Filmmaker-cinematographer Martika Escobar created a 15-minute hybrid documentary allowing us a glimpse into a future where current ideals are a reality. “I came into this project wanting to learn more about science and farming. This film is like a conversation between farmers and scientists from IRRI who are here. It was a very enriching process for me as a person working in the arts. It’s me trying to ask the farmers how they imagine the year 2060. They did have difficulty imagining anything, which led to bigger conversations,” Escobar said.

Conceptual artist Erwin Romulo proposed a timeline as a speculative vehicle to chronicle the institute’s work set side by side with corresponding world events. “My work on the timeline is all ideas of how a scientist imagines the future,” Romulo said. “But we did base this on research. If one goes through the timeline they should accept this throughout and if you disagree, then prove me wrong,” shared Romulo adding that the artist’s impression of what the future can be is more exciting than unsettling.

“Our ideas are based on the research on how to relate arts and science, to integrate the two seemingly disparate fields,” said visual artist Derek Tumala. “I was intrigued and inspired by the drawings and studies of the rice grain at IRRI headquarters by Mitsuaki Tanabe.” The late Japanese artist and environmental activist’s vision and contributions to agriculture consist of massive sculptures found not just at IRRI but at the Food and Agriculture Organization (FAO) in Rome, the Global Seed Bank at Svalbard in Norway, among other international agencies devoted to helping ensure global food security. Tumala’s work, a sculpted grain of rice, is a homage to Tanabe’s Momi, the Japanese term for wild rice.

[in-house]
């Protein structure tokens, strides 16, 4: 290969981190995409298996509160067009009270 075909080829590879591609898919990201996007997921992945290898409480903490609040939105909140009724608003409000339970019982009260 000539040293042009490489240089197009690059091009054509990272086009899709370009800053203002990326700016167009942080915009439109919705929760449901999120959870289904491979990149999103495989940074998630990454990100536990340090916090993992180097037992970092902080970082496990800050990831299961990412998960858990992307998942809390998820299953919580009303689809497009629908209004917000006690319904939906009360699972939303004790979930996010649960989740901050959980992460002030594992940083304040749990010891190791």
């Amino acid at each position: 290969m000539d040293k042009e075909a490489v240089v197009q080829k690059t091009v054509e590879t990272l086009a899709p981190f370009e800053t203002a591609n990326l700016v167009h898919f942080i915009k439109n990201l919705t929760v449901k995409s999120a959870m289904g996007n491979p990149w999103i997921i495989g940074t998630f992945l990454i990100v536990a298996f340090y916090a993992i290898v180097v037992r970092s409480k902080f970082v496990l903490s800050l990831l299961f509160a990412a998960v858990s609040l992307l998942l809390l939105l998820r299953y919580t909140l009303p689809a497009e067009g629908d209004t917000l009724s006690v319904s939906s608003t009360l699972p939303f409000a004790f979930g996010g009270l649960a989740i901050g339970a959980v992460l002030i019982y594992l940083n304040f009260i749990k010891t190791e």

The inspiration: Renowned Japanese artist Mitsuaki Tanabe visits IRRI to restore one of his art creations, the Momi. The Momi, a massive wooden sculpture illustrating a sprouting wild rice, is housed at IRRI's Riceworld Museum which is slated for renovation after more than 25 years. Tanabe approached IRRI with his Momi idea in the early 1990s and constructed it over several months in 1994. (IRRI Archives)

The modern interpretation: Visual artist Derek Tumala was moved upon seeing the works of Mitsuaki Tanabe at IRRI, ranging from the small studies to the massive sculpture. Tumala’s rice grain (pictured above), among the featured artworks in the All Tomorrows’ Harvest exhibit at the IRC, was inspired by the late Japanese artist and conservationist. (IRC2023)

Harvesting creative insight from the IRRI archives, photographer Jake Verzosa presented a speculative archive with IRRI photos and AI-generated images that explore the frontiers of the human condition.

All Tomorrow’s Harvest highlighted the need for sustained efforts, not only from scientists, but economists, policymakers, women’s advocates, humanitarians, philosophers, and contemporary artists so that we can have a future that is good for all. It also explored the potential of farming as a sustainable livelihood for younger generations and the empowerment of women farmers and scientists to close the gender gap.

Read the Exhibition Notes here.